There’s been a lot going on for Google lately. Since just before the end of April, Google has made changes to its mobile apps, introduced a new tool for educators, and run into some trouble in Europe. Given the degree to which All Things Google play a role in our lives (for good or for ill), it seems appropriate to offer some brief commentary on each.
The change to Google’s mobile applications was a pretty significant one. Previously, everything you wanted to do with any documents you had on a mobile device, you did in the Drive application. Google now has standalone apps for Documents and Sheets, with Slides due “soon.”
I’ve had a look at these new applications on both my iPad and my Android phone. On Android, the experience is more pleasant . . . but my phone really isn’t a device I want to use for writing anything longer than about a paragraph.
For that sort of writing, I’d much rather use my iPad. On the iPad, however, is precisely where I run into issues. Editing is a pleasant enough experience. Forget organizing your files or sending them as attachments, though. Want to change what folder a document is in? You’ll have to go to the Drive app for that. If you want to send a document as an attachment, rather than simply sharing it with the intended recipient? Even in the Drive app, you can’t — not without opening the document in a third-party application first.
Those are really annoying limitations for the iOS apps, given that I can accomplish either task with ease in the Android versions. Grumble.
Google announced Classroom, a new tool in its Apps for Education suite, the first week of May. It’s hard to know what to think about it just yet, since it isn’t readily available (it should be in time for the fall semester; in the meantime, it’s possible to sign up for a preview that should be available sometime in June). From what’s presented on their site, it seems to be intended primarily for middle schools and high schools, but it may also have some uses for those at the college and university level (it might, for instance, make it unnecessary to use third-party solutions such as Flubaroo). Time will tell.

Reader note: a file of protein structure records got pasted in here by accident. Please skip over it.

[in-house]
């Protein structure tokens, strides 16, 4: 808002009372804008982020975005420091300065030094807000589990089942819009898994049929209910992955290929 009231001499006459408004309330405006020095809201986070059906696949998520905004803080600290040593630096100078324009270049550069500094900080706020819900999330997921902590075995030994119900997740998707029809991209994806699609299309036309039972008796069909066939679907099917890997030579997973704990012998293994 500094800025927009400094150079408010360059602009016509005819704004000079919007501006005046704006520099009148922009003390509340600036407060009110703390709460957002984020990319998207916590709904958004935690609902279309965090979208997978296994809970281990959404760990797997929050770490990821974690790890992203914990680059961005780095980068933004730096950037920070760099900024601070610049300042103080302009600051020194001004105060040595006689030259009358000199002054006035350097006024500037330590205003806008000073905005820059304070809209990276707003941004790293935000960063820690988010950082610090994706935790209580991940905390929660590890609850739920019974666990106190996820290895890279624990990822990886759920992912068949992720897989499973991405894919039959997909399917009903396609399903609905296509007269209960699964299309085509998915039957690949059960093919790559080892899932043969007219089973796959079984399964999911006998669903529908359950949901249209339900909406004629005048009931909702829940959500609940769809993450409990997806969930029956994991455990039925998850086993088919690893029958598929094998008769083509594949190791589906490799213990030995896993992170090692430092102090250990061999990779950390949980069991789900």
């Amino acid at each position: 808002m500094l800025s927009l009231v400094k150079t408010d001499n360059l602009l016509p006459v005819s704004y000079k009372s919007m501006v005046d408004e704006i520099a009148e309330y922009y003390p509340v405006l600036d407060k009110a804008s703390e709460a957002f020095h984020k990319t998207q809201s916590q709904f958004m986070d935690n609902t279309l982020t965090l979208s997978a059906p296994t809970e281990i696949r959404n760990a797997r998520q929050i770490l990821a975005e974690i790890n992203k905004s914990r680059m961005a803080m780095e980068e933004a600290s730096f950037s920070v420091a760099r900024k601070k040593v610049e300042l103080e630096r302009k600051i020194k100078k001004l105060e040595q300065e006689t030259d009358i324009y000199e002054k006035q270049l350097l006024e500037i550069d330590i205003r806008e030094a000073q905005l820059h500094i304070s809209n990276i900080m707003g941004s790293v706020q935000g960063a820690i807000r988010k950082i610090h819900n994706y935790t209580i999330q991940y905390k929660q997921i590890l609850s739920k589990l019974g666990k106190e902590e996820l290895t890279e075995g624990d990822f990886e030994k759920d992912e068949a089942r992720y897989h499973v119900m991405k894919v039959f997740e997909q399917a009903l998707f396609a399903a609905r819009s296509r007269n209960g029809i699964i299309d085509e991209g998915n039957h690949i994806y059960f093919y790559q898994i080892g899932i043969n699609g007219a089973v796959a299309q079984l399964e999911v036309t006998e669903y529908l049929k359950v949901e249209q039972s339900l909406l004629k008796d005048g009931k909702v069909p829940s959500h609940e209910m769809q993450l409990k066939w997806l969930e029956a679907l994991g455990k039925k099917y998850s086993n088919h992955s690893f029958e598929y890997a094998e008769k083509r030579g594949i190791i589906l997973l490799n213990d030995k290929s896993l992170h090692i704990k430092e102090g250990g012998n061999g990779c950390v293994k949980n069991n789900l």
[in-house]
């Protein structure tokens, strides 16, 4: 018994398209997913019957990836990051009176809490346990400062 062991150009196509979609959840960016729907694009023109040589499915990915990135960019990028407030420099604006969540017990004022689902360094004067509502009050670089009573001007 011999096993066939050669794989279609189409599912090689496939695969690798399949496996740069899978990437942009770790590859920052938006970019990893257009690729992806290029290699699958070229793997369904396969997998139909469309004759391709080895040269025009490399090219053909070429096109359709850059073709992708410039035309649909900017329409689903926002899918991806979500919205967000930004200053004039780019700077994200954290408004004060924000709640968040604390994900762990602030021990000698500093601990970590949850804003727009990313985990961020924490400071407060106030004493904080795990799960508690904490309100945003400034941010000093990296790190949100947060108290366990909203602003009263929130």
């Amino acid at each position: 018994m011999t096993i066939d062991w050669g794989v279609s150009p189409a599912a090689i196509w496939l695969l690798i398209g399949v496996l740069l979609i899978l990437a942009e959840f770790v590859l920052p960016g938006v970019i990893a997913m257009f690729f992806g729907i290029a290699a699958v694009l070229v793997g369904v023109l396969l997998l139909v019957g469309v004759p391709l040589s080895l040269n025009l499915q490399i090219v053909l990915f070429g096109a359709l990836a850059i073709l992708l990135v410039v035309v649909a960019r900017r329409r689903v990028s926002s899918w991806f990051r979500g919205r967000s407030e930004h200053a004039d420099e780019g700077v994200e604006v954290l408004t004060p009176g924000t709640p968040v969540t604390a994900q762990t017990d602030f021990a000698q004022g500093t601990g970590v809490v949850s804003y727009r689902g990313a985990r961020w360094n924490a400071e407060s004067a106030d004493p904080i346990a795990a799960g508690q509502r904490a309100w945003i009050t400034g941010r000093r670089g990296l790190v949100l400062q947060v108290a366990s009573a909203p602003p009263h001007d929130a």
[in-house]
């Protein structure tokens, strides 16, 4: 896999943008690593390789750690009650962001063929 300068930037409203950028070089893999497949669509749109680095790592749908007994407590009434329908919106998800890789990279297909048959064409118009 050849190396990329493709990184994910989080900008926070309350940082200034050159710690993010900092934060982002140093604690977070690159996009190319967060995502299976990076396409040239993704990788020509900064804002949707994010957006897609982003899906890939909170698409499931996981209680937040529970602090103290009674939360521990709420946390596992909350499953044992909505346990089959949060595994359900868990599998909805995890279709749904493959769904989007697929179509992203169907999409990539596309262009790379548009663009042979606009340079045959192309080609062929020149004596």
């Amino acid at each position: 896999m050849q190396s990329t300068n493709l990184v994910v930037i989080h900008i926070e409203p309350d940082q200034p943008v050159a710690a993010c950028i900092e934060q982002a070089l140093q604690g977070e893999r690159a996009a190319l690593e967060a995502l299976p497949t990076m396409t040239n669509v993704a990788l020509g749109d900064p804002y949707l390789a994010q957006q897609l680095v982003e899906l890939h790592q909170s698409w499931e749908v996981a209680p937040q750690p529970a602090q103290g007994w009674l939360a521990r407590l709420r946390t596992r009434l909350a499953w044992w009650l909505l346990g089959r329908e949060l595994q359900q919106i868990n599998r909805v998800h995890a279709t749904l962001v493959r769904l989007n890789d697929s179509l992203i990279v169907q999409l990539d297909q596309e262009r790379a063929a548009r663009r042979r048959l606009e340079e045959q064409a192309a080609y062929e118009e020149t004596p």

Decision of European Court
The big news as I’m writing this (on May 15) is the May 13 judgment of the European Court of Justice that Google must remove links that might be damaging to someone’s reputation (effectively allowing people to erase their records), unless there’s a compelling reason not to — even if the pages the links point to are perfectly legal, and need not themselves be removed.
Jonathan Zittrain agrees that the European Court is addressing a very real problem, but thinks the solution they’ve settled on is less than stellar. In any event, the case should make an interesting topic of discussion for my Political Issues course this fall.
What about you? What do you think of Google’s new mobile apps? Are you planning to take a look at Google Classroom? What do you make of the European Court’s decision? Let us know in the comments.
from ProfHacker » Amy CavenderProfHacker – Blogs – The Chronicle of Higher Education http://ift.tt/1jzgKdo